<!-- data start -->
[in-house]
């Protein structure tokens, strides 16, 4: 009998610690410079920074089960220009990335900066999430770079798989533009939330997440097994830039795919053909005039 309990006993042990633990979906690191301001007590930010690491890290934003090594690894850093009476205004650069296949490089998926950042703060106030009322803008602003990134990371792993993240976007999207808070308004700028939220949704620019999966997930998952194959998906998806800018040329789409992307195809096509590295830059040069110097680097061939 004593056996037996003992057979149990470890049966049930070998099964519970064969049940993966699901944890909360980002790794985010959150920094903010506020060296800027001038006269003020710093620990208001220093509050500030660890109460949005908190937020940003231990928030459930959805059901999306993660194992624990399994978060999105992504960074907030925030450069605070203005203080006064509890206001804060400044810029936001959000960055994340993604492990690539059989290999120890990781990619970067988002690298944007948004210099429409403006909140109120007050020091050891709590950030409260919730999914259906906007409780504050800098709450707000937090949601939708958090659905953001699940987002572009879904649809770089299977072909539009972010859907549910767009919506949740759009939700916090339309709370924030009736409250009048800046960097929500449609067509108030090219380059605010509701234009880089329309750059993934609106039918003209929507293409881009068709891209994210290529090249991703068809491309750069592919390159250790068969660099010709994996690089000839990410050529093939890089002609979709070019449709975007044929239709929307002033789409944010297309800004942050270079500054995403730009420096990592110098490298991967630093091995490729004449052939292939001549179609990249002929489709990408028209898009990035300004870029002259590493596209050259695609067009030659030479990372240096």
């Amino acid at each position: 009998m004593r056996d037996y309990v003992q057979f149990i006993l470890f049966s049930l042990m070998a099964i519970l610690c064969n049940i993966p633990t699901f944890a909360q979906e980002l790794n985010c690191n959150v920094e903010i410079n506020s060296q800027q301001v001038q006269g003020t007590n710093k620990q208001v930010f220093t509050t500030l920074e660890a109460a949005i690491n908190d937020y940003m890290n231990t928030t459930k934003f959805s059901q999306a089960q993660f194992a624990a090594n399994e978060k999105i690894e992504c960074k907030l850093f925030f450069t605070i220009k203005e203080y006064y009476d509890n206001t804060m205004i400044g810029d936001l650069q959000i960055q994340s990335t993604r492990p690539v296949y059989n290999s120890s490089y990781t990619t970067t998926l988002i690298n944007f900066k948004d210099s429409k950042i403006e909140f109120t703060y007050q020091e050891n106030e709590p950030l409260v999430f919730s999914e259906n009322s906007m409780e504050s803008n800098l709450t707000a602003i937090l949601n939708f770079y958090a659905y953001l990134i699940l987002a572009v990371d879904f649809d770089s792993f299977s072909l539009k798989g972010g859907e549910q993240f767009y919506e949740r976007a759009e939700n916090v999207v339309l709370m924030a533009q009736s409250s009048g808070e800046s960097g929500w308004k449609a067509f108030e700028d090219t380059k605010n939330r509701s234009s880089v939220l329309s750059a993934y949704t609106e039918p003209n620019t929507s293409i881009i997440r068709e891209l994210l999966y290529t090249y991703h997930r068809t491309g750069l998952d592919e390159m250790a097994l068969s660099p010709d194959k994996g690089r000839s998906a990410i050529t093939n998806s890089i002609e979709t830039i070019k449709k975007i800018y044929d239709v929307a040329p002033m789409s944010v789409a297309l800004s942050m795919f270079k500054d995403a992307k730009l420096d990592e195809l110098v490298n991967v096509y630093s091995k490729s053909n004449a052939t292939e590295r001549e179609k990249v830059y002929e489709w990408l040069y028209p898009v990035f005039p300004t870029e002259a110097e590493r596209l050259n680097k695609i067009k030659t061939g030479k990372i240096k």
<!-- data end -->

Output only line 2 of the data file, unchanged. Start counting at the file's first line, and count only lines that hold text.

């Protein structure tokens, strides 16, 4: 009998610690410079920074089960220009990335900066999430770079798989533009939330997440097994830039795919053909005039 309990006993042990633990979906690191301001007590930010690491890290934003090594690894850093009476205004650069296949490089998926950042703060106030009322803008602003990134990371792993993240976007999207808070308004700028939220949704620019999966997930998952194959998906998806800018040329789409992307195809096509590295830059040069110097680097061939 004593056996037996003992057979149990470890049966049930070998099964519970064969049940993966699901944890909360980002790794985010959150920094903010506020060296800027001038006269003020710093620990208001220093509050500030660890109460949005908190937020940003231990928030459930959805059901999306993660194992624990399994978060999105992504960074907030925030450069605070203005203080006064509890206001804060400044810029936001959000960055994340993604492990690539059989290999120890990781990619970067988002690298944007948004210099429409403006909140109120007050020091050891709590950030409260919730999914259906906007409780504050800098709450707000937090949601939708958090659905953001699940987002572009879904649809770089299977072909539009972010859907549910767009919506949740759009939700916090339309709370924030009736409250009048800046960097929500449609067509108030090219380059605010509701234009880089329309750059993934609106039918003209929507293409881009068709891209994210290529090249991703068809491309750069592919390159250790068969660099010709994996690089000839990410050529093939890089002609979709070019449709975007044929239709929307002033789409944010297309800004942050270079500054995403730009420096990592110098490298991967630093091995490729004449052939292939001549179609990249002929489709990408028209898009990035300004870029002259590493596209050259695609067009030659030479990372240096």